News: CJ Exclusives

Senators outline confirmation process over Cooper’s objections

Governor says confirmation details unneeded because law requiring Senate consent is unconstitutional

Sens. Bill Rabon, left, and Tommy Tucker, right, explain the Senate's process for confirming Cabinet-level appointments Tuesday. (CJ photo by Barry Smith)
Sens. Bill Rabon, left, and Tommy Tucker, right, explain the Senate's process for confirming Cabinet-level appointments Tuesday. (CJ photo by Barry Smith)

As a special Senate committee on Tuesday began hammering out details for confirming Gov. Roy Cooper’s Cabinet nominees, the back-and-forth between the governor and the General Assembly over the legality of the confirmation requirement continued.

The process will mirror that used by the U.S. Senate, with an added step: North Carolina Cabinet-level nominees will have to return to the original nominating committee before being sent to the full Senate for a confirmation vote. While senators unveiled the schedule for confirmation hearings, Cooper said the exercise was unnecessary, claiming the law which established the confirmation requirement violated the state constitution.

Sen. Bill Rabon, R-Brunswick, co-chairman of the Senate Select Committee on Nominations, appeared to anticipate Cooper’s objections. “The North Carolina Constitution clearly provides for the Senate to undertake this duty,” Rabon said during the meeting.

Rabon continued: “Our goals are to have a transparent, fair process so the governor’s nominees are thoroughly considered. We will focus primarily if the candidate is capable and qualified, ensuring that the candidate has no conflict of interest, and ensuring that the candidate will follow the law.”

Once a nominee passes the initial step, the nomination then will go to the Senate policy committee “best suited” to the nominee’s job, Rabon said. For example, he said the nominee for secretary of transportation will go to the Senate Transportation Committee and the secretary of Health and Human Services would go to the Senate Health Care Committee.

The policy committee would invite the nominee to give testimony at a meeting, Rabon said, and then decide whether to refer the nominee for confirmation. Next, the Nominations Committee would consider the policy committee’s conclusion before making its recommendation to the full Senate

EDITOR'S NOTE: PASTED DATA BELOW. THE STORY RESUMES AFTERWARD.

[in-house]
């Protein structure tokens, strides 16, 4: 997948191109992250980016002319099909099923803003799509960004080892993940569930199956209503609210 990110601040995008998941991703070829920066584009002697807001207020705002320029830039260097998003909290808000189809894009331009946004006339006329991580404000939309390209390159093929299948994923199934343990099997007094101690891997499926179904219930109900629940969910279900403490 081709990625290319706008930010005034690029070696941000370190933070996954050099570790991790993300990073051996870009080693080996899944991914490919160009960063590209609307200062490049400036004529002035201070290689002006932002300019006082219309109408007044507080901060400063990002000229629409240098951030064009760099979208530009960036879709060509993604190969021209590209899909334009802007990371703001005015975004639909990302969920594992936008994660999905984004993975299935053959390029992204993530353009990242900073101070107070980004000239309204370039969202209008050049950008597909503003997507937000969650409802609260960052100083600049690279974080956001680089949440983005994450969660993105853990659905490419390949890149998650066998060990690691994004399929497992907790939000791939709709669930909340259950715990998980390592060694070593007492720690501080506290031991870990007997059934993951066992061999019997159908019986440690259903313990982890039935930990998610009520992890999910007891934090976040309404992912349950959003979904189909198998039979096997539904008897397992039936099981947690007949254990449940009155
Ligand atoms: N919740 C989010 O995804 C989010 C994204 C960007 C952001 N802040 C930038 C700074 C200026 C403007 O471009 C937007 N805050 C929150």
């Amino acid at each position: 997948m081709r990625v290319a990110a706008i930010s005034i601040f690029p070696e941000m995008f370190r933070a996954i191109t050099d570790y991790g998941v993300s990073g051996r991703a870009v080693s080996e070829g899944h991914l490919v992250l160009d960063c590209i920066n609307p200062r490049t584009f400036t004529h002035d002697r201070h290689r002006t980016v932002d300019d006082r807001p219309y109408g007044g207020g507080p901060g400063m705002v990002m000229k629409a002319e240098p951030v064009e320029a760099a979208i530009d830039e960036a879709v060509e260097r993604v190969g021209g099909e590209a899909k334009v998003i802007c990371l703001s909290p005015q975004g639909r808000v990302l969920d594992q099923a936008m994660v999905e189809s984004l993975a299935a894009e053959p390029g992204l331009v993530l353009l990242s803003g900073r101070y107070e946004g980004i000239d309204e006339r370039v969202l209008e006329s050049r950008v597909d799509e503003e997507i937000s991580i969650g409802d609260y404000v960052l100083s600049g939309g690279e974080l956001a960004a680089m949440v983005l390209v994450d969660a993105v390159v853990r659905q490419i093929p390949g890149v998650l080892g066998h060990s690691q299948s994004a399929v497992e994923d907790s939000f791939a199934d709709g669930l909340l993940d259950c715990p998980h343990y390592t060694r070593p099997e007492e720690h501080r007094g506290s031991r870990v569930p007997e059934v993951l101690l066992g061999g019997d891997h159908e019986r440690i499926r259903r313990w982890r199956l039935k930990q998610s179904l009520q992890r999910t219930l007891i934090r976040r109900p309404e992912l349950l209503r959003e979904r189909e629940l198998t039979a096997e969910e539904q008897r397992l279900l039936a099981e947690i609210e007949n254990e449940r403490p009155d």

Ideally, the process would be completed over the next six weeks, Rabon said.

Senate Minority Leader Dan Blue, D-Wake, said after the meeting that more clarification on the rules for the nominees is needed. Blue also noted that the confirmation law, passed during a special session in December 2016, is being challenged in the courts. “I don’t know what the ramifications of those suits might be,” Blue said.

Blue also said the process was a bit lengthy. “That’s a long time, quite frankly,” Blue said of the six-week process. “The governor deserves to have his Cabinet folk in place as soon as possible.”

Cooper said the court case made this entire exercise by the Senate a waste of time.

“The governor encourages his Cabinet secretaries to meet informally with legislators and to work with them at every turn,” Cooper spokesman Ford Porter said in a statement after the meeting. “However, we believe that the confirmation law is clearly unconstitutional and we urge the legislature to let the court decide the case first.”

Rabon said he hoped the schedule could be condensed.

 

The committee’s other co-chairman, Sen. Tommy Tucker, R-Union, told committee members that tentative schedule for committees taking up Cooper’s nominees:

 

Both Rabon and Tucker later defended the process in a joint statement.

“As long as Gov. Cooper’s Cabinet nominees have nothing to hide and are free of conflicts of interest, willing to follow the law and qualified, he should advise them they have nothing to worry about and encourage them to comply with the law,” they said.

Other bills

Meanwhile, lawmakers filed a handful of bills on Tuesday. They included:

  • A bill allowing conditional restoration of a driver’s license for those convicted of driving while intoxicated after completing a drug treatment program (Senate Bill 21), filed by Sen. Jim Davis, R-Macon.
  • A bill prohibiting the DOT from denying motorcycle access to the state’s roads (House Bill 28), sponsored by Rep. John Torbett, R-Gaston.
  • A bill requiring clerks of court to keep a record of people asking to be excused from jury duty because they are not qualified to serve as a juror (House Bill 29), introduced by Rep. George Cleveland, R-Onslow.
  • A bill authorizing the Division of Motor Vehicles to establish a specialized license plate for colorectal cancer, with some of the proceeds going to prevention and early detection of the cancer (House Bill 30), introduced by Rep. William Brawley, R-Mecklenburg.